by Jennifer Poindexter
Buttercups always make me take a deep breath because I know spring has finally arrived after a long, dreary winter.
Their bright colors are a reminder of what’s on the horizon in the coming months, and this makes me so happy every year.
If you’d like a cheery little flower to pop-up in your yard as a reminder that spring is on the way, you should consider planting buttercups.
They’re low-maintenance, easy-to-grow, and with over 400 varieties, there’s sure to be a buttercup right for you. Here’s what you need to know to grow your own buttercups.
Growing Conditions for Buttercups
Buttercups have specific growing conditions that need to be met to ensure they grow well and produce the desired beauty they’re known for.
Make sure to plant the buttercups in full to partial sunlight. The more sun they receive the brighter the blooms.
Soil makes a difference when growing these flowers. They need a fluffy soil that is also well-draining. Sandy soil is a good fit for buttercups because it allows moisture to drain away from the plant quickly.
By providing these basic growing conditions, your buttercups should do well and return each year as perennials in most planting zones.
How to Plant Buttercups
Buttercups are easy flowers. They produce a vast amount of beauty and require so little in return. This is why it shouldn’t be surprising that planting these beauties is a simple process, too.
Most gardeners have a hard time getting buttercups to grow from seed. Therefore, most plant them by dividing mature plants and transplanting the tubers.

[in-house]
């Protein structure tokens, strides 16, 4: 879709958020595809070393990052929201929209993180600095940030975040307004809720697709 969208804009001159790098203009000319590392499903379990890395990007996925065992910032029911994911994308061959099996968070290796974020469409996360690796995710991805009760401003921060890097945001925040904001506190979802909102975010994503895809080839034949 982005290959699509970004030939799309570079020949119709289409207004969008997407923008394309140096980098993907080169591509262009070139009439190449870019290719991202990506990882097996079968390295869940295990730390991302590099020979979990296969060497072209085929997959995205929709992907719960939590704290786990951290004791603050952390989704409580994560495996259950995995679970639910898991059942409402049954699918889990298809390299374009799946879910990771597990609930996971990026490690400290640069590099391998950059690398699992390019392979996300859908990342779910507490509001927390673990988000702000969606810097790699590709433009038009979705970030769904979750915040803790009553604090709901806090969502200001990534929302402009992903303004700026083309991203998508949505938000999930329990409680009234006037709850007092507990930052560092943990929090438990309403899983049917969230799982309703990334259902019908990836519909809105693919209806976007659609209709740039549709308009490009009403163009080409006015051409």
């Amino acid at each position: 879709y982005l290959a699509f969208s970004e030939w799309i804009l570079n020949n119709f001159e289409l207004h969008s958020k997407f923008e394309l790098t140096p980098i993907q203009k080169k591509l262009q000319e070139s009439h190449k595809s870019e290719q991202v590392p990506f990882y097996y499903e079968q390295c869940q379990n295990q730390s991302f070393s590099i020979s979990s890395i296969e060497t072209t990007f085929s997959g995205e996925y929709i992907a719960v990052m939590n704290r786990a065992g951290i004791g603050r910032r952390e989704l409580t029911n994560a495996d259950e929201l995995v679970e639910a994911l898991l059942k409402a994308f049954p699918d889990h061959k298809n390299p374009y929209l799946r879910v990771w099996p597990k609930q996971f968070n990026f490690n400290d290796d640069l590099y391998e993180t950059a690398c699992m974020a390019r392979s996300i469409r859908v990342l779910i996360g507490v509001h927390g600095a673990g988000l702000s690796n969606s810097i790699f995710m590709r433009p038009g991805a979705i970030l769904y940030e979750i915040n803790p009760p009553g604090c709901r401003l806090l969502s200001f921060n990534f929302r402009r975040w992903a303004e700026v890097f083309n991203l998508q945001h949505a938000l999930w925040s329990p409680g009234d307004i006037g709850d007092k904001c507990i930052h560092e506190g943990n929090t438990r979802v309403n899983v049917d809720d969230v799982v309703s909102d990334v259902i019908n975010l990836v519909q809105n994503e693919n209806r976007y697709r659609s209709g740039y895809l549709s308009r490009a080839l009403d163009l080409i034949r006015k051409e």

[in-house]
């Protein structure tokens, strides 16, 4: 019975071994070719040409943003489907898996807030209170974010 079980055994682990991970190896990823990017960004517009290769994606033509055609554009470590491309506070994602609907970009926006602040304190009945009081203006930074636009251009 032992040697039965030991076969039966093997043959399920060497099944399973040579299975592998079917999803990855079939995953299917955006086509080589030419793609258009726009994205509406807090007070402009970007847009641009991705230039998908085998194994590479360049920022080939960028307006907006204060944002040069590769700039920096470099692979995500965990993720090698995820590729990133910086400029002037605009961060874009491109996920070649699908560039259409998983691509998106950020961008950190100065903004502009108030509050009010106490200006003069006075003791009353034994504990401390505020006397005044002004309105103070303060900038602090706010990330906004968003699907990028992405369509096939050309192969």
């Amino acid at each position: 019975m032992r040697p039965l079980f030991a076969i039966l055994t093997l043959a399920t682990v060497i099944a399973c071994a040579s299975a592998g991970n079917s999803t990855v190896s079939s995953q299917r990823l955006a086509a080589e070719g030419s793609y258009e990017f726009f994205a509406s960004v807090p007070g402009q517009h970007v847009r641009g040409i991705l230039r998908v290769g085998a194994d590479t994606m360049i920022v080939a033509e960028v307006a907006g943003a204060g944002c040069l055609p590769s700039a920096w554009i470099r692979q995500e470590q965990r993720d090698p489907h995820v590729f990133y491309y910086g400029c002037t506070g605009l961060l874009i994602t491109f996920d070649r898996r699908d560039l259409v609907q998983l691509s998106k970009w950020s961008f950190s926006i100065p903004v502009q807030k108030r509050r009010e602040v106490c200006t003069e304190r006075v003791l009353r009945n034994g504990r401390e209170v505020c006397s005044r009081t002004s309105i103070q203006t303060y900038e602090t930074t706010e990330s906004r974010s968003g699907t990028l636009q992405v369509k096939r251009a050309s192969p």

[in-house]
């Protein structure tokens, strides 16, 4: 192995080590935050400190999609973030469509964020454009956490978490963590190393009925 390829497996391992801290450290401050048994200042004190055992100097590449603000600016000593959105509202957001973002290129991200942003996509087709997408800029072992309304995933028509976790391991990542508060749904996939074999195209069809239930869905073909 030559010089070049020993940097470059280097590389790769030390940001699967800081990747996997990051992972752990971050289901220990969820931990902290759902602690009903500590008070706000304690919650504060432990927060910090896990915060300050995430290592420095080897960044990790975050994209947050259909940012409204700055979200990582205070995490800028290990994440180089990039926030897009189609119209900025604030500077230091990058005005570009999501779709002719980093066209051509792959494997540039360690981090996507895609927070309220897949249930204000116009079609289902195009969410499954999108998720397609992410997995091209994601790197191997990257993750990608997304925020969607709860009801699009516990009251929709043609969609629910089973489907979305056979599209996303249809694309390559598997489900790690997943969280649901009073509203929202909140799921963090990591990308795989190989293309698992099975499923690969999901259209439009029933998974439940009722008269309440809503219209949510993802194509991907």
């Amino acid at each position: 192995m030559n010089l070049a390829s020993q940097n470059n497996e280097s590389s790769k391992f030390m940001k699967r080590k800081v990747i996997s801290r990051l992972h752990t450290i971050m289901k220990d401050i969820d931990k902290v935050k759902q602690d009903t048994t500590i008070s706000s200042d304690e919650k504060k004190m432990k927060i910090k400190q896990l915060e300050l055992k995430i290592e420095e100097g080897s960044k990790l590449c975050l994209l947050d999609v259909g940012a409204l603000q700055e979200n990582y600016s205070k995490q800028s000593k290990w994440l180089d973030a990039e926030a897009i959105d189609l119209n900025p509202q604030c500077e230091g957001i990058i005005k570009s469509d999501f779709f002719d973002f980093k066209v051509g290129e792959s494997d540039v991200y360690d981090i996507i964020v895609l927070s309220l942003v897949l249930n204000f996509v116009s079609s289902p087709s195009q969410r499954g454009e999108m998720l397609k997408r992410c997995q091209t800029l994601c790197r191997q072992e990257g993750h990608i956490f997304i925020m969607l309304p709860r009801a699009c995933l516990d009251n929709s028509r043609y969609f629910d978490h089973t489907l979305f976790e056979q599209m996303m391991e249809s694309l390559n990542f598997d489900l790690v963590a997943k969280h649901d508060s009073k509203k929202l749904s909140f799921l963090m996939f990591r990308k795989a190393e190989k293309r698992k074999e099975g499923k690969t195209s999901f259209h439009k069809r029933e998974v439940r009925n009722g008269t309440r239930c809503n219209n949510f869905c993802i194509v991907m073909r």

Some gardeners also purchase bulbs from nurseries. Which method you choose will be up to you and what works best for your situation.
Either way, the planting process is pretty much the same. The one thing to keep in mind, if planting buttercups from bulbs, is to choose bulbs which are big and sturdy. The larger the bulb, the more plants inside.
This could equate to more flowers and blooms for your grow space. If planting from division, be sure to divide the plants in spring or fall.
Use a sharp spade to cut directly down the plant, separating the roots. This will form multiple smaller plants from one that’s overgrown.
Once you’re ready to plant, loosen the soil where it’s ready to receive a tuber, bulb, or root division. Place the tuber or bulb in such a way that the pointy end is directed into the soil, and plant them approximately two inches deep.
Continue planting each tuber in this way ensuring you put a half foot between each plant. The only difference between planting tubers or divisions from bulbs will be the spacing. Bulbs should be placed approximately one foot apart.
Be sure to water the plants at the time of planting. The only other items you should be made aware of when planting buttercups is to make sure you plant them after the threat of frost is over or in the fall before the ground has frozen.
The plants will remain dormant until the temperatures are approximately 60-degrees Fahrenheit during the day and hang around 50-degree Fahrenheit at night. These temperatures will break the plants’ dormancy and encourage them to begin blooming.
Follow these few simple steps when planting buttercups, and you should be in for a glorious display of color come spring.
Caring for Buttercups
When caring for buttercups, there are five basic needs: mulch, water, fertilize, deadhead, and tubers. Let’s start with mulch.
Buttercups need cooler temperatures to thrive. By surrounding the plant in mulch, it helps retain moisture which in turn keeps the soil temperatures cooler.
The cooler the temperatures remain, the longer the bloom cycle. Ensure your buttercups have mulch around them for these reasons.
It’s also a good idea to cover the entire plant with mulch when winter sets in. Wait until all foliage has died back to cover.
This will ensure the root system is protected during the brutal winter months. Basically, it helps protect your perennial investment.
Next, you must consider water. It isn’t about ensuring the buttercups receive enough water. It’s about ensuring you don’t overwater.
Water the buttercups during planting and leave them alone. Unless a period of drought sets in, they shouldn’t need water.
Knowing when to fertilize is another step in the care-process. Buttercups should only be fertilized in the spring. They don’t require a special fertilizer. Any general fertilizer will do.